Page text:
Born in 1968 in rural Mashonaland, Zimbabwe, Dominic Benhura began sculpting at the age of 12, mentored by Tapfuma Gutsa – an older cousin who was already an established artist. Four years later Dominic was dividing his time between his high-school studies and sculpting and was exhibiting his work in group shows in the country’s capital, Harare. His first public recognition came at the age of 18 when he won first prize at the National Gallery of Zimbabwe’s Annual Schools Competition. Within four years he had been invited to show his work overseas at the Millesgarten Sculpture Park and Museum in Stockholm, Sweden.

After many early formative years spent at Chapungu Sculpture Park in Harare, Benhura started to gain international recognition. In 1995 Benhura opened a studio in Harare where a group of accomplished sculptors work alongside new talent, sharing their expertise in an informal mentoring program. This interest in supporting artists in their development has made Dominic a popular teacher and he is frequently invited to run sculpting workshops at home, in the USA, and Europe.

Dominic’s subject matter is extensive including plants, trees, reptiles, animals and the whole gamut of human experience. He has an exceptional ability to portray human feeling through form rather than facial expression. He continues to lead by experimentation and innovation; his work is bold and daring and he captures balance and movement both physically and emotionally. His prime motivation is to explore new ideas, concepts, techniques and methods and to express and communicate powerfully simple ideas. Nature, family and the relationships with his children are the main inspiration for his sculptures.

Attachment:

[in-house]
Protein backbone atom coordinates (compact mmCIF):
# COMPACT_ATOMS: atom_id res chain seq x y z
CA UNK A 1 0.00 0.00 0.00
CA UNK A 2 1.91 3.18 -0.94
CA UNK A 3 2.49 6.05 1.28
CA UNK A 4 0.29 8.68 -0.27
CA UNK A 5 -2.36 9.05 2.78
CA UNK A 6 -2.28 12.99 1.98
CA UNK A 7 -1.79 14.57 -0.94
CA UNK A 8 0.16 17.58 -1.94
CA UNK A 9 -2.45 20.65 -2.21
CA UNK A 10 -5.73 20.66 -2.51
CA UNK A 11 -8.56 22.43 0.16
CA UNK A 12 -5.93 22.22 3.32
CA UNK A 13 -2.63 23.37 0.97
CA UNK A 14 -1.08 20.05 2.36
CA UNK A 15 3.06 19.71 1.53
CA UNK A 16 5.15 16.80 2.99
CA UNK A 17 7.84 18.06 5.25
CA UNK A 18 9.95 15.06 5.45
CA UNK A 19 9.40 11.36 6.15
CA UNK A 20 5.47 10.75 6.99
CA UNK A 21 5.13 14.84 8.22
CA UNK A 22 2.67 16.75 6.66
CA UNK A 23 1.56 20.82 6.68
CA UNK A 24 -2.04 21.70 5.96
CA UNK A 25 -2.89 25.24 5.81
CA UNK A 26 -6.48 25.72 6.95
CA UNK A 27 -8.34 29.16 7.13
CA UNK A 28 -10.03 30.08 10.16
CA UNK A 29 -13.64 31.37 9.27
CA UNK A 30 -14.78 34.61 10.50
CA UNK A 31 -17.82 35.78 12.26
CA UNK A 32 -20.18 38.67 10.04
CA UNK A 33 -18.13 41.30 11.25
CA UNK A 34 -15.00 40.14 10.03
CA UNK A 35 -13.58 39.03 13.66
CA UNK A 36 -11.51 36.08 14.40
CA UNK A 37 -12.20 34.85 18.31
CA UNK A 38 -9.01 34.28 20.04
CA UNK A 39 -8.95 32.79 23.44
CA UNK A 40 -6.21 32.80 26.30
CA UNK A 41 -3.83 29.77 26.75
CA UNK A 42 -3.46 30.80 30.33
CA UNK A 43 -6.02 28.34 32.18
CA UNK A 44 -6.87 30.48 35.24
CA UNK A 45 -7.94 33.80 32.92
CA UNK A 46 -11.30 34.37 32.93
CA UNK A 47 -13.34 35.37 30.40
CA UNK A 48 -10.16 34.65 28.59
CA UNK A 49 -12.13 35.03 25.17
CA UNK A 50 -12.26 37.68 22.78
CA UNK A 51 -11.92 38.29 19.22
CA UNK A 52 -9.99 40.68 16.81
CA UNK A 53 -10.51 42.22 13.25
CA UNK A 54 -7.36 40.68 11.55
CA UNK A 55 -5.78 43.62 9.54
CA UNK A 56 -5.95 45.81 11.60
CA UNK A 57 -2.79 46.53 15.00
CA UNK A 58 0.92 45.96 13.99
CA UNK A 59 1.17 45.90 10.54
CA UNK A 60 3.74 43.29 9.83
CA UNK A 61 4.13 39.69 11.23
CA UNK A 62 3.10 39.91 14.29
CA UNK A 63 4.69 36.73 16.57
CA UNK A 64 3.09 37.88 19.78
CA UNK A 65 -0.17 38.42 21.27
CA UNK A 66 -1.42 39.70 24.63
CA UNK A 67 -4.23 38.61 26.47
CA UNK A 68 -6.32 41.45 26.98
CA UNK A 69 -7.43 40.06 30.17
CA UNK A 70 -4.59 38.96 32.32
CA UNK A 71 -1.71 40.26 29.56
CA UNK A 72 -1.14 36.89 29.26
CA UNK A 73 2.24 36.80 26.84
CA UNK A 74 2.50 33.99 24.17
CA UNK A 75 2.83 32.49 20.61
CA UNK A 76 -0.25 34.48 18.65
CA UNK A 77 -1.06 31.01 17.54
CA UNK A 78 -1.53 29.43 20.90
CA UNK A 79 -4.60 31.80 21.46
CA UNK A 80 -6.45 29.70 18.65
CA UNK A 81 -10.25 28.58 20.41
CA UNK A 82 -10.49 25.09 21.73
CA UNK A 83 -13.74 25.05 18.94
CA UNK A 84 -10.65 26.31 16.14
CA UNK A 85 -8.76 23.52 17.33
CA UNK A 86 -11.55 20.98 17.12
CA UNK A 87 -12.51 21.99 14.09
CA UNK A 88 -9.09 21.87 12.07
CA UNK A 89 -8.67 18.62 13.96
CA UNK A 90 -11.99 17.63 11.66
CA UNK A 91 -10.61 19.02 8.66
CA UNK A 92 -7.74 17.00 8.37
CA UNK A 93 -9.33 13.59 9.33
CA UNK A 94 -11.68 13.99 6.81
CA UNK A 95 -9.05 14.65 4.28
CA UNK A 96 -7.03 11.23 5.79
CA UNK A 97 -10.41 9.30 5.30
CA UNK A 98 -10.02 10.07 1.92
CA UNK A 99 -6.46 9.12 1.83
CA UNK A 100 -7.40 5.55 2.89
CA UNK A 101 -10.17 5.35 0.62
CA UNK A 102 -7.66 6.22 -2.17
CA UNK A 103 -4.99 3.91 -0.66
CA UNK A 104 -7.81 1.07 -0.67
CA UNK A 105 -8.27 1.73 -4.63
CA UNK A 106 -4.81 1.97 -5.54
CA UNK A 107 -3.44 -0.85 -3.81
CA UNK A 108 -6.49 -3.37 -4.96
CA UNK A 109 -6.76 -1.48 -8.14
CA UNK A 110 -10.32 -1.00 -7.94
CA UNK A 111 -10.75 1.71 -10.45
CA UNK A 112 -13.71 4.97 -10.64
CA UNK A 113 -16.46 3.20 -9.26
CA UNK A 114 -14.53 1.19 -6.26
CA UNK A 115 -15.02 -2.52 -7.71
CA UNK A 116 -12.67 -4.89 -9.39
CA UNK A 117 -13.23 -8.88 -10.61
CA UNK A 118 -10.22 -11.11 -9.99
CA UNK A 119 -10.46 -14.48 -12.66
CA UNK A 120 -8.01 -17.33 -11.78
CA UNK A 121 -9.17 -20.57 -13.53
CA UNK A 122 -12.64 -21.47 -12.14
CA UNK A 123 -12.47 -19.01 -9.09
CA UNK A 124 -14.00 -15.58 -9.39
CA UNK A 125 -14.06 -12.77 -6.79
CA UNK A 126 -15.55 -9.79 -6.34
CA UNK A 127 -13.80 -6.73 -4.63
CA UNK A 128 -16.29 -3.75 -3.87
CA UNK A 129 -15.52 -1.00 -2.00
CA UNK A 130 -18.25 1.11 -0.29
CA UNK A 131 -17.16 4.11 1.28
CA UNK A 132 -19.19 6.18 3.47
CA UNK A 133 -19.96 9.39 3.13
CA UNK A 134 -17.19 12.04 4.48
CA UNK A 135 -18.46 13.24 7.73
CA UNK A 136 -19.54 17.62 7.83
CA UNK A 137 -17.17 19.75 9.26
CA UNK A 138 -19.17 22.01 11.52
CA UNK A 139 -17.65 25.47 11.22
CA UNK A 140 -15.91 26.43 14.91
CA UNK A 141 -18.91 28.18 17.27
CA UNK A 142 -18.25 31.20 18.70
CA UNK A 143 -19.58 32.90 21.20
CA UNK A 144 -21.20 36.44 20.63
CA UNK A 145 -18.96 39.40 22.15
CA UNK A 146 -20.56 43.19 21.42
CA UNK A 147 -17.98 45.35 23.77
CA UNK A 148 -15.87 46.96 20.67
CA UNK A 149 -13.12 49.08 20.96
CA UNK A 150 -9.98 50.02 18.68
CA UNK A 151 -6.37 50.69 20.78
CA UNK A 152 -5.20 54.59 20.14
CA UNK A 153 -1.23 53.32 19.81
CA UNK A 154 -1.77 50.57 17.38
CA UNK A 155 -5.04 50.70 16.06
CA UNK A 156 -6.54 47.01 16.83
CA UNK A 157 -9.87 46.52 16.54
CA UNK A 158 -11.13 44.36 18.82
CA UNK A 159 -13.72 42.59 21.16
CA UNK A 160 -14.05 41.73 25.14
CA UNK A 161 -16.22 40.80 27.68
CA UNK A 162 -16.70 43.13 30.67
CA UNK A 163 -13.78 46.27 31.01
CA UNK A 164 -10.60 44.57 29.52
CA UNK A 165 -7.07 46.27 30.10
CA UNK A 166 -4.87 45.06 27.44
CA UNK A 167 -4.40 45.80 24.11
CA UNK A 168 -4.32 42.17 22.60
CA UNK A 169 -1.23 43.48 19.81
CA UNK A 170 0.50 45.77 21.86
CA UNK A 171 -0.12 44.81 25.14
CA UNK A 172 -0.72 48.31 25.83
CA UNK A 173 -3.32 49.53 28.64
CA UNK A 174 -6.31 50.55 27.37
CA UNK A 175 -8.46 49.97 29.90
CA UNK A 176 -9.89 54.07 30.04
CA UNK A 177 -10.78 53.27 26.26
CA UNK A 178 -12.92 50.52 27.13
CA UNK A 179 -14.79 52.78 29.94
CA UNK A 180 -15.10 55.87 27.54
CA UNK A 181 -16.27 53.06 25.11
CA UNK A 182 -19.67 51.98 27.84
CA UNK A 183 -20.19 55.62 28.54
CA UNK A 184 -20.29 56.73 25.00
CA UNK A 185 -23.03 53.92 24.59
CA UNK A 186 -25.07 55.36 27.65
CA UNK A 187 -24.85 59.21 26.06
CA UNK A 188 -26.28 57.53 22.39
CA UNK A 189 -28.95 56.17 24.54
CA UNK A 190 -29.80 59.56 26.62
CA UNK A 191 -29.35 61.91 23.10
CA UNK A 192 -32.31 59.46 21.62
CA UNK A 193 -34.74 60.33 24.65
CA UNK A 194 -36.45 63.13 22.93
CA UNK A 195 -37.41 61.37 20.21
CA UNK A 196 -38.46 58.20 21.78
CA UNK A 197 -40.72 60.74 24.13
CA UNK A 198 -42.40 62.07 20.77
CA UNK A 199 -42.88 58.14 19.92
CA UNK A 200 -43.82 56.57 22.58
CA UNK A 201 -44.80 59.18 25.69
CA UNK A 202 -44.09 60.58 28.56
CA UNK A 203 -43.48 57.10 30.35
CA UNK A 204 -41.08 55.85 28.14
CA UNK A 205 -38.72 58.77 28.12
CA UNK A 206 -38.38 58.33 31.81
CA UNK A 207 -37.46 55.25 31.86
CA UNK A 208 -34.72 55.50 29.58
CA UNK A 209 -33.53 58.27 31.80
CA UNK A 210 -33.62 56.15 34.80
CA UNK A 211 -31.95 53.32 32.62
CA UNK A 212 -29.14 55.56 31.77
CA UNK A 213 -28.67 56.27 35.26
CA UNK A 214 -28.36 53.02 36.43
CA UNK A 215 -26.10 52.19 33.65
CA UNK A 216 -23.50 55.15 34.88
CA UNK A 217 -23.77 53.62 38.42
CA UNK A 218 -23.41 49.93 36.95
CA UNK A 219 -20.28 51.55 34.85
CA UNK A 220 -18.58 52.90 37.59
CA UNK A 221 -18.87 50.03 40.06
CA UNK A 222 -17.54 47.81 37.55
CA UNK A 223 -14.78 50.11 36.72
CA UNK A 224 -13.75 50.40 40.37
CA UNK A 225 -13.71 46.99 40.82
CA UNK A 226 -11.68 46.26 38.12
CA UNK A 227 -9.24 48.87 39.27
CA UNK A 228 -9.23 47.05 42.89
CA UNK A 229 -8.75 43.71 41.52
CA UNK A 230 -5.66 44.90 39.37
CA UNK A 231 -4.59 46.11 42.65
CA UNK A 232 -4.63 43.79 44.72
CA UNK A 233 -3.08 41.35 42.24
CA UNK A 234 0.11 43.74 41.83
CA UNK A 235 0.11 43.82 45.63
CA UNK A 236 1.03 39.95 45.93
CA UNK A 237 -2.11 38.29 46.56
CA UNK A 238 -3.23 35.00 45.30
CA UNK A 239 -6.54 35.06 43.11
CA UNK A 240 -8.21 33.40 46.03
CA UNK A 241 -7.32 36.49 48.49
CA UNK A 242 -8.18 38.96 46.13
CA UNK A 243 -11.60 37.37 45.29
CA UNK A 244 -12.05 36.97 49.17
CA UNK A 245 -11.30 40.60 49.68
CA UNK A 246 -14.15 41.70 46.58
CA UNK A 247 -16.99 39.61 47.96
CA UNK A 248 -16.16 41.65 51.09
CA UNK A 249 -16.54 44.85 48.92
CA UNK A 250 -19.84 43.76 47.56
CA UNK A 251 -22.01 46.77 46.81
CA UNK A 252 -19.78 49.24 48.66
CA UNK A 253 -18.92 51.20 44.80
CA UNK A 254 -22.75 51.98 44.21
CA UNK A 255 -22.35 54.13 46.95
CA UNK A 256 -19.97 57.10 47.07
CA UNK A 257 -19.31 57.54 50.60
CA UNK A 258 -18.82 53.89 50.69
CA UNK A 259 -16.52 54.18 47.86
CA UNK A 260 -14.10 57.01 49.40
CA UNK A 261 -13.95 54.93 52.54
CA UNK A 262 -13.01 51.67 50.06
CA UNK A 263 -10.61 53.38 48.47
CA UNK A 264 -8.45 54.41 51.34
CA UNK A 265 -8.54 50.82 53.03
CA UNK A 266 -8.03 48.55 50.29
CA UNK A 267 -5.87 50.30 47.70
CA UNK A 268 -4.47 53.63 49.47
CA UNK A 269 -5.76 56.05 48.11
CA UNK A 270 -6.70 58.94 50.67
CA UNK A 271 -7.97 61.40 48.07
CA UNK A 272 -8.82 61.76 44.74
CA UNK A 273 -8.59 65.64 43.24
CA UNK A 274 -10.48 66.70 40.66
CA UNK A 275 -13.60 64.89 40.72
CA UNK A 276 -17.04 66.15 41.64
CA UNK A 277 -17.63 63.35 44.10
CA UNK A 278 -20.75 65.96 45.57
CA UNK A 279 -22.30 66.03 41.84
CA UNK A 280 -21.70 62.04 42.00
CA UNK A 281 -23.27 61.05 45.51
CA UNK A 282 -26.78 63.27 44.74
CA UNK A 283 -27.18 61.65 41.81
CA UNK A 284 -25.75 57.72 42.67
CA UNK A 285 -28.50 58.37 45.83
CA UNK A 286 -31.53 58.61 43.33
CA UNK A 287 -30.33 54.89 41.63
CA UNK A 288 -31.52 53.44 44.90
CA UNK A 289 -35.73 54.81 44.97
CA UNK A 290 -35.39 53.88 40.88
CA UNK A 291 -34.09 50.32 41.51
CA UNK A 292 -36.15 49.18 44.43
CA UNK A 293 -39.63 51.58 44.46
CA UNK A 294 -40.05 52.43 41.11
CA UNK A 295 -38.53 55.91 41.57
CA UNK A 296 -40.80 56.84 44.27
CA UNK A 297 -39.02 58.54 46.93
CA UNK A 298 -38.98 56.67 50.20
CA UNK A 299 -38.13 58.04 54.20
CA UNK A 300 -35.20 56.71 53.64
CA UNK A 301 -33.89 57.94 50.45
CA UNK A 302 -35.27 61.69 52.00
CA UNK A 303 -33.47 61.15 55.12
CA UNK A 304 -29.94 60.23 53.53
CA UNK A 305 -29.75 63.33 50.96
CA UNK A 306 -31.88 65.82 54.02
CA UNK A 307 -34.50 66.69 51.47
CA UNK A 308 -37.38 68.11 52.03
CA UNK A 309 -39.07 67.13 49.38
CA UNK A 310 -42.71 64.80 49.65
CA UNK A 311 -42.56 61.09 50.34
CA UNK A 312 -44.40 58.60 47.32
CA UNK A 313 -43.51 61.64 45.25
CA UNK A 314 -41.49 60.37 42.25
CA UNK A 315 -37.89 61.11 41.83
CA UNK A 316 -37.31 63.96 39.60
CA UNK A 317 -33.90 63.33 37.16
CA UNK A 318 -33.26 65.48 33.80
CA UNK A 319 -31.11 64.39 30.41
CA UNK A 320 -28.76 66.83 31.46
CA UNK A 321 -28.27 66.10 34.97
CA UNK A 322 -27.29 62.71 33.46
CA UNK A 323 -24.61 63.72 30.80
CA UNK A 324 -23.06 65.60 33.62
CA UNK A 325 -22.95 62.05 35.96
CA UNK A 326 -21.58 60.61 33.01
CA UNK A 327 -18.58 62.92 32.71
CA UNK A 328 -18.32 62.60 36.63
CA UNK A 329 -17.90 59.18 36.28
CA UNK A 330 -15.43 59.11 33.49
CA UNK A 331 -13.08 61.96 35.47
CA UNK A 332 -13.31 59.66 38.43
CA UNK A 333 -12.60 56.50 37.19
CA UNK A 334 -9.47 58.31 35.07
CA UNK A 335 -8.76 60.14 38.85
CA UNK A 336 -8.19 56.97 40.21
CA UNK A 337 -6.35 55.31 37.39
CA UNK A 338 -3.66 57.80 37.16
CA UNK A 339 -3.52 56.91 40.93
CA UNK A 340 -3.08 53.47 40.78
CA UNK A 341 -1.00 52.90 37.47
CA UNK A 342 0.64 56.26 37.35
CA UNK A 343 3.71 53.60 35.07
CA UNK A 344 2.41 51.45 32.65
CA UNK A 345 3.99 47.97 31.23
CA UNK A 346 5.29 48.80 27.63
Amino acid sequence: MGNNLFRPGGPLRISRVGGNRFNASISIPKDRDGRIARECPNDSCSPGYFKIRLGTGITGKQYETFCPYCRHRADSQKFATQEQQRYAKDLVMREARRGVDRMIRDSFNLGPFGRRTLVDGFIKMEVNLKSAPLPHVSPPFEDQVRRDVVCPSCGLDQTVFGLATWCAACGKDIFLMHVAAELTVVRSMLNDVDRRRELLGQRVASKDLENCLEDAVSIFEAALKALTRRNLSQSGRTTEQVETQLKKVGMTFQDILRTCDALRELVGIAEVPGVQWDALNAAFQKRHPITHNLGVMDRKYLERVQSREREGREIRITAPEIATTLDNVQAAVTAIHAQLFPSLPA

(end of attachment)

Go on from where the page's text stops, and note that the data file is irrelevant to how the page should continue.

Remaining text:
Benhura continues to garner awards for his work and is considered to be one of the most collectable artists to emerge from the Zimbabwe stone carving movement. Recent commissions include a lifesize sculpture for the Nelson Mandela Children’s Foundation and five monumental sculptures for the Kyung Am Sculpture Park and Museum in South Korea. His work can be seen in museums, art collections and public spaces around the world.

“Benhura’s work represents an important epoch in the genesis of Zimbabwean art whose interpretation, definition and development is still to be fully explored in the context of African cultural values and contemporary aesthetics.” Zimbabwean Art Critic, Pikirirayi Deketeke

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